‘They (two theosophist brothers) expressed the desire to read “The Geeta” with Gandhiji. Gandhiji agreed just to please them, but when he started reading it, he felt ashamed, because he did not know Sanskrit, and he had recited the text of “The Geeta”many times yet he could not understand its subtle meanings. Now he himself made up his mind to study “The Geeta” (14) Similarly, Mr. Dok has experimented the word “Dharana” with reference to “Satyagraha” That, too, is worth nothing. At the same time, handhiji himself does not believe that there is an effect of “Dharana” behind his invention of the clarified that matter also in his book. Moreover, the description of Gandhiji’s childhood of Porbandar of that period also as “White city: Porbandar” has been beautifully done in chapter-4.”
After the distribution of the book the response achieved by it proved Gandhiji’s fear he had felt deceptive. Giving expression to Gandhiji’s work, this first biography achieved wonderful reception in England, South Africa and India.This small book had done pioneering work to convey effectively Gandhiji’s initial thoughts of Truth, Non-violence and Satyagraha in India. Only due to growing popularity of this book Gandhiji’s intimate friend Dr. Pranjivandas mahta translated in to Gujarati in A.D. 1912. And then Gandhiji’s work of south Africa had reached the common people, crossing the line of intellectual calss of Gujarat.That was only great achievement of this small book of Mr. Reverend Dock. Gandhiji had taken note of this service of Mr. Dock while giving him an homage(15) He had written,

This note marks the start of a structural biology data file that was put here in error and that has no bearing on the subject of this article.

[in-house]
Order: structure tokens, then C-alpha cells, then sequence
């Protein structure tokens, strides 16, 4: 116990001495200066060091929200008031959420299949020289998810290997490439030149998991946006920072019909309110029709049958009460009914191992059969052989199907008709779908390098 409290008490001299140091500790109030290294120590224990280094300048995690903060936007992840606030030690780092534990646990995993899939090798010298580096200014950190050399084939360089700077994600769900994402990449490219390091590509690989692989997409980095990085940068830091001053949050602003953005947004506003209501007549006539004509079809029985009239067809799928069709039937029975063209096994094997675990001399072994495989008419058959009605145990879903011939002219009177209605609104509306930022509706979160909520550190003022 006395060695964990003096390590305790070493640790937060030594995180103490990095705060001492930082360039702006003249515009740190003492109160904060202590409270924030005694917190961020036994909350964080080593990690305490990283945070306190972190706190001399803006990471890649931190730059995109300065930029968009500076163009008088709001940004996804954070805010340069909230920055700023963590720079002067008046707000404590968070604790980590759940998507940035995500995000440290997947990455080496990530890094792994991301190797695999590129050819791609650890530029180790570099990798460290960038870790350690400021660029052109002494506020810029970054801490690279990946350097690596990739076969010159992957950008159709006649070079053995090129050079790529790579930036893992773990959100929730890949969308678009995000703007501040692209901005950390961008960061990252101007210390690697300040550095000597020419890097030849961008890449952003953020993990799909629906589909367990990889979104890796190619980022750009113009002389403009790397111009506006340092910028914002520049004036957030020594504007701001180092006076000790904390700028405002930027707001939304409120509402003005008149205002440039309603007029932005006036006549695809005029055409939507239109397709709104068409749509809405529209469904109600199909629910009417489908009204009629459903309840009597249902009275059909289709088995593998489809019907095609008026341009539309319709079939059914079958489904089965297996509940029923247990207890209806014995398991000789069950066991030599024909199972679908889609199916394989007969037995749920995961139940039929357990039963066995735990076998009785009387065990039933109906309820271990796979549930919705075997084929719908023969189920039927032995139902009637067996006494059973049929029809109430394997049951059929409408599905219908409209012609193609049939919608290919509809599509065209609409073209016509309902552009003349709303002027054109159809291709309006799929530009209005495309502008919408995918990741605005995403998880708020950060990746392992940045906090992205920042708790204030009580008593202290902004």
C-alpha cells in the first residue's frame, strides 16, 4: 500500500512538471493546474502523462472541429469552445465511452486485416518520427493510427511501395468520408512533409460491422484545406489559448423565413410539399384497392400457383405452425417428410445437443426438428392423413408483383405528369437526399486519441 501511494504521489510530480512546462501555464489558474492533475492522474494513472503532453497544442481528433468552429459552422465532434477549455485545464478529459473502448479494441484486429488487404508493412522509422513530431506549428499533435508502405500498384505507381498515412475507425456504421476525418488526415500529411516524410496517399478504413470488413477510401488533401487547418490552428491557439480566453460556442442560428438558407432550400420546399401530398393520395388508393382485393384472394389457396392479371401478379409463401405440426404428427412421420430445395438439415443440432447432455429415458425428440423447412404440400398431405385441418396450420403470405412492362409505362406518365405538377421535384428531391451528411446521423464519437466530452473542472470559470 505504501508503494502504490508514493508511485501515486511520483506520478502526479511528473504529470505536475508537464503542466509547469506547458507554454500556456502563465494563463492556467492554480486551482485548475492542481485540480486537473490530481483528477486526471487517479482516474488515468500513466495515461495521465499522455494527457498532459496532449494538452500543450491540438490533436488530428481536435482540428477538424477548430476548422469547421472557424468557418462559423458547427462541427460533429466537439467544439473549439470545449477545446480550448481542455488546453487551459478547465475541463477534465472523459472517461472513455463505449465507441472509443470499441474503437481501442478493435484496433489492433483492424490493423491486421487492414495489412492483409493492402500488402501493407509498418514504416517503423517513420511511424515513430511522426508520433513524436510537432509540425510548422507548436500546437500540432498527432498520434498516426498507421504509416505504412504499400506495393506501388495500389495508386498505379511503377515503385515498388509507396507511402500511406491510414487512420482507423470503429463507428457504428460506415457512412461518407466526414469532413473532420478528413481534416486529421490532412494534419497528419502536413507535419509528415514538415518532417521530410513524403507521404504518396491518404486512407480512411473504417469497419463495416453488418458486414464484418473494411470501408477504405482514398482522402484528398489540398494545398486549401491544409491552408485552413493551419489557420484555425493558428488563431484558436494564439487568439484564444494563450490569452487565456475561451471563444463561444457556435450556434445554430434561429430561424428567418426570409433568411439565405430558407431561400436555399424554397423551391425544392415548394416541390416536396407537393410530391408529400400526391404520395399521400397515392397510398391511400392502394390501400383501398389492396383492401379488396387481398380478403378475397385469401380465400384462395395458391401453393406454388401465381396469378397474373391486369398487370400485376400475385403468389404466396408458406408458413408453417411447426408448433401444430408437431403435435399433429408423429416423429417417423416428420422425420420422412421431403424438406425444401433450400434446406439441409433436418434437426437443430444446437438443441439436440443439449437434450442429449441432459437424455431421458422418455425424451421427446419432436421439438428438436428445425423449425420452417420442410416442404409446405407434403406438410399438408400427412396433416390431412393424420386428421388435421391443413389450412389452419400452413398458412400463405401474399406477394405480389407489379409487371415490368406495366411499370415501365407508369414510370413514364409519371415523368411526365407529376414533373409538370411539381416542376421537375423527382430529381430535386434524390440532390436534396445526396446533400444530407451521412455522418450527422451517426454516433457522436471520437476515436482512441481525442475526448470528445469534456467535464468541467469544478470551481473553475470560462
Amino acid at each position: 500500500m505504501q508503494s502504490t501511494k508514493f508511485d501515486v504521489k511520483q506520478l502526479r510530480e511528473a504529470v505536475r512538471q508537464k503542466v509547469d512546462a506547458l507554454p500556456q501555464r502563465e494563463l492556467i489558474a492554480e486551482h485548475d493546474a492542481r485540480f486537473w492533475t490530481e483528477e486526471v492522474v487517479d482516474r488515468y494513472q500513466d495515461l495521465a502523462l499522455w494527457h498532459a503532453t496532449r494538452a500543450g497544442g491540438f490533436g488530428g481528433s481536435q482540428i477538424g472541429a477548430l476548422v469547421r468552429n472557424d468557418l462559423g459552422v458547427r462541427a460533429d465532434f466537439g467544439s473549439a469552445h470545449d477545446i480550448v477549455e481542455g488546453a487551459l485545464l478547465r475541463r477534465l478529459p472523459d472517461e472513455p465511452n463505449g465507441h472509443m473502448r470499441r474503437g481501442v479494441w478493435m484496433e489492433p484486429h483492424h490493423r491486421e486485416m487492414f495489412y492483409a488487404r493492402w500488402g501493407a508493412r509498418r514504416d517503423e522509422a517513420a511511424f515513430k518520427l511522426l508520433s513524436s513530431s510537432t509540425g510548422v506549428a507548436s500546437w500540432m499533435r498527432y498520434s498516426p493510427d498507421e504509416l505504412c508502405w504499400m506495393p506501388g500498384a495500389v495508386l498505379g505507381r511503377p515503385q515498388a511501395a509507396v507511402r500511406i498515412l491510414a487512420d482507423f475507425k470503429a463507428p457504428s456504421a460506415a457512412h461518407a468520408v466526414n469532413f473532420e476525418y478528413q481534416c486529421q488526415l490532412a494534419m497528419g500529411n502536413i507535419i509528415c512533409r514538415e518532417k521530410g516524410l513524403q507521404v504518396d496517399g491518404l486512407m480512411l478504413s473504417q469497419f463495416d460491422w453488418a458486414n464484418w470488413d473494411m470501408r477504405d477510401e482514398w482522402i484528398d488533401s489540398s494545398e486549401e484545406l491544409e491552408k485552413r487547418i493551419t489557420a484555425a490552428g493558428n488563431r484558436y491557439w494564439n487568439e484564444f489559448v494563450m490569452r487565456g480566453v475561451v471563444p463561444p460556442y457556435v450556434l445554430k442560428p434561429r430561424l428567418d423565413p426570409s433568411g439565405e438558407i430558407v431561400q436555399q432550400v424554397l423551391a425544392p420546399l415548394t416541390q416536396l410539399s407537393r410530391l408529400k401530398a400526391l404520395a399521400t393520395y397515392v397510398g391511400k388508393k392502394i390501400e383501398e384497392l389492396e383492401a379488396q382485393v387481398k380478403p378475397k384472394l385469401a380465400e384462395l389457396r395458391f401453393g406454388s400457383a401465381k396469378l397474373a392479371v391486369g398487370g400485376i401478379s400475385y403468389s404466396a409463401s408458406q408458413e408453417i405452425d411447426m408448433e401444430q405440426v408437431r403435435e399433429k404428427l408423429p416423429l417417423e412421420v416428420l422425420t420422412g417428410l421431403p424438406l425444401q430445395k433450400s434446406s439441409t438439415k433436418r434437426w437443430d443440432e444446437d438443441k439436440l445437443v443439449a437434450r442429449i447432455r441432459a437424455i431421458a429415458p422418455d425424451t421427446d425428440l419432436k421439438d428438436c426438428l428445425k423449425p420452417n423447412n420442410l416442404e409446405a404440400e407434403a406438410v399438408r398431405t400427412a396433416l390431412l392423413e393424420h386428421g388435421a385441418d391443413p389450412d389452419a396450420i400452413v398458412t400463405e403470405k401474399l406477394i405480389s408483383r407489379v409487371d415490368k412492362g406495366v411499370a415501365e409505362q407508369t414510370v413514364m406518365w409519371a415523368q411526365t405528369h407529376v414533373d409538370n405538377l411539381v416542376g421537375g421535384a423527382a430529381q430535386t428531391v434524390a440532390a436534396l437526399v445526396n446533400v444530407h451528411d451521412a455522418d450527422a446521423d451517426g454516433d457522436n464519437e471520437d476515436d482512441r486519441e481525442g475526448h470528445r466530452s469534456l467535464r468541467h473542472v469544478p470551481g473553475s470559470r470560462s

‘He has written a book of popular history of the story of the struggle of Satyagraha of Indians. Lord Ampthil has beautiful, admiring preface. For Mr.Dock this work was only the labour of love. He had faith in the issue of Indians, and this book was like a help among many kinds of help he had rendered'(16)
Today, 102 years have been completed since the publication of the book “M.K.Gandhi – An Indian Patriot in South Africa”. At this juncture, let all of us bow respectfully to the courage of an British Priest in annals of history.

Foot Note:
1 Dalal,Chandubhai Bhagvanbhai, Gandhiji ni Dinvari (2.10.1869 to 9.1.1915), Sabarmati Ashram Suraksh ane Smarak Trust,Ahmadabad,October,1976, P.75.
2 Gandhiji, Dakshin Afrika na Satyagraha no itihas, Navjivan Prakashan Mandir, Ahmadabad, April,2001,P175.
3 Leader of the Movement of South Africa.
4.Parekh,Babubhai,(Translator),GandhijinuCharite,Navjivan Prkasha Mandir,Ahmadabad,1970,P.14.
5. Gandhiji no Akshar Deh, Vol-9,1968, P.102.
6. Ibid, P.403.
7. Ibid, P. 635.
8. Dr.Pranjivandas Mahta.
9. Gandhiji no Akshar Deh, Vol-9, P.473.
10. Ibid, P.551.
11.Ibid, P.562.
12.Ibid, P. 573.
13.Ibid, P. 587.
14.Parekh,Babubhai, Gandhiji nu Phelu Charitr, P.48
15.Mr.Joseph J. Dock had died on 16 August,1913
16.Gandhiji no Akshar Deh,Vol-12,P.139